I learned today that my paper, “The Satirical Use of Christian Material in the Mandaean Book of John,” has been accepted for the Aramaic Studies section at the Society of Biblical Literature 2011 Annual Meeting in San Francisco. I’m excited and honored to be the first to add Mandaic to the list of Aramaic dialects represented in papers presented in that section!
Here’s the abstract:
The Satirical Use of Christian Material in the Mandaean Book of John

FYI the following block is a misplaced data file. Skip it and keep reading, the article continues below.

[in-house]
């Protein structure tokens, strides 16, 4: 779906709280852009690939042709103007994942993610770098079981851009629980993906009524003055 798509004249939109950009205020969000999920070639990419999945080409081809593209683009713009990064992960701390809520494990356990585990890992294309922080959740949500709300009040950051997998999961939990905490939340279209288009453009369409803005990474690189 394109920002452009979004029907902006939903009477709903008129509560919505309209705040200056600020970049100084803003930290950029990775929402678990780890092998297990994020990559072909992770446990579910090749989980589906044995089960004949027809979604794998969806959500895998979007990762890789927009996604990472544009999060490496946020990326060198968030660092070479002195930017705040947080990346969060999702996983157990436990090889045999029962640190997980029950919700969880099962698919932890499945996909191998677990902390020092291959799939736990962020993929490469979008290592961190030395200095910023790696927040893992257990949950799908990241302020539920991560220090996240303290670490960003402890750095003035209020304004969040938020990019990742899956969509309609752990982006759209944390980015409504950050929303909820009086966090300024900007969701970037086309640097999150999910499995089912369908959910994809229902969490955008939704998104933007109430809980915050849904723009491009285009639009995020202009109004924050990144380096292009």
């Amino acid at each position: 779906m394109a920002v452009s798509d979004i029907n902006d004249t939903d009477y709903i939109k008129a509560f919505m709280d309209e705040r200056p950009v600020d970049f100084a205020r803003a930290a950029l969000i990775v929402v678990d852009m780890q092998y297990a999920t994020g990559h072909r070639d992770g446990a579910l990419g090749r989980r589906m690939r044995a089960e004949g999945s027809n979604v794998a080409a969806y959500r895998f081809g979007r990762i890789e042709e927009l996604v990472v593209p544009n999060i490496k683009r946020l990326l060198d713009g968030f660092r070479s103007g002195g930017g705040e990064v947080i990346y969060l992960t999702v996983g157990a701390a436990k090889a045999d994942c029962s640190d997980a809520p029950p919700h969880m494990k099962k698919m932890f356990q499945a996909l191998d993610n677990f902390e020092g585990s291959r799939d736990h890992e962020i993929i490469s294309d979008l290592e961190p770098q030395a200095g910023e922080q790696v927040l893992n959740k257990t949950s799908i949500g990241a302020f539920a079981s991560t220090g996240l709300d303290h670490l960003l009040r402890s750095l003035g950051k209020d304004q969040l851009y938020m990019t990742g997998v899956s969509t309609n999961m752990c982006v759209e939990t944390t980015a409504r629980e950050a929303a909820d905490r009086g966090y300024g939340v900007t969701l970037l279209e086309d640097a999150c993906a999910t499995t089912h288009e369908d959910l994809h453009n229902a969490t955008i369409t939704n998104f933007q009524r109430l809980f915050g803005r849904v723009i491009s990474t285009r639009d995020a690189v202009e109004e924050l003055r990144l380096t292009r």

Gnosticism is well known for its satirical treatment of texts from the Jewish Scriptures. Mandaean texts, written in a dialect of Aramaic, offer a similarly ambivalent use of material deriving not only from Jewish sources, but also from early Christian texts. This paper will look at the Mandaean Book of John’s satirical reworking of material known from the New Testament, such as its account of John the Baptist’s reluctance to baptize Jesus (for reasons other than those indicated in the Gospel of Matthew). The Mandaean Book of John appears to include material that has undergone an extended history of transmission and reworking, and this material has been shaped by Mandaean interaction with Jews, Christians and eventually Muslims. This paper will seek to tease out clues from allusions to and intertextual echoes of stories and sayings found in Christian sources, in order to piece together the context of the Mandaeans’ polemical engagement with other Aramaic-speaking religious communities in their environment. Particular attention will be paid to deliberate inversions and parodies of well-known Christian material, which presuppose an environment in which the New Testament Gospels were familiar.